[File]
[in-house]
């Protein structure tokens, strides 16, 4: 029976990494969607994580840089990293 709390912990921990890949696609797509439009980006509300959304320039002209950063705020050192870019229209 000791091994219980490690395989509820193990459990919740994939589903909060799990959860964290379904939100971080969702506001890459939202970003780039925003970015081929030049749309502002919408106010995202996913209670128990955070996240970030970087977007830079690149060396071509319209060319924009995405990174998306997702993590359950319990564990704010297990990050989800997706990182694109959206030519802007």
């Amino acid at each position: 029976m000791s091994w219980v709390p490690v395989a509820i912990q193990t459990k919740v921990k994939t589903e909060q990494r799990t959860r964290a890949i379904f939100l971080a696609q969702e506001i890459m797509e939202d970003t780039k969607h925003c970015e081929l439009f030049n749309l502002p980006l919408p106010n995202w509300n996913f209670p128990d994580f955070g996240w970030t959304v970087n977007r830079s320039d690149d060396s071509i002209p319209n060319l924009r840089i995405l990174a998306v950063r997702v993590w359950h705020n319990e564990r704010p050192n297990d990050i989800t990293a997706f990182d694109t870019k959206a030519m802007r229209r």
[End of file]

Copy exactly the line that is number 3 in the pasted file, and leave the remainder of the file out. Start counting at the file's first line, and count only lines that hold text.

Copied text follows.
């Amino acid at each position: 029976m000791s091994w219980v709390p490690v395989a509820i912990q193990t459990k919740v921990k994939t589903e909060q990494r799990t959860r964290a890949i379904f939100l971080a696609q969702e506001i890459m797509e939202d970003t780039k969607h925003c970015e081929l439009f030049n749309l502002p980006l919408p106010n995202w509300n996913f209670p128990d994580f955070g996240w970030t959304v970087n977007r830079s320039d690149d060396s071509i002209p319209n060319l924009r840089i995405l990174a998306v950063r997702v993590w359950h705020n319990e564990r704010p050192n297990d990050i989800t990293a997706f990182d694109t870019k959206a030519m802007r229209r």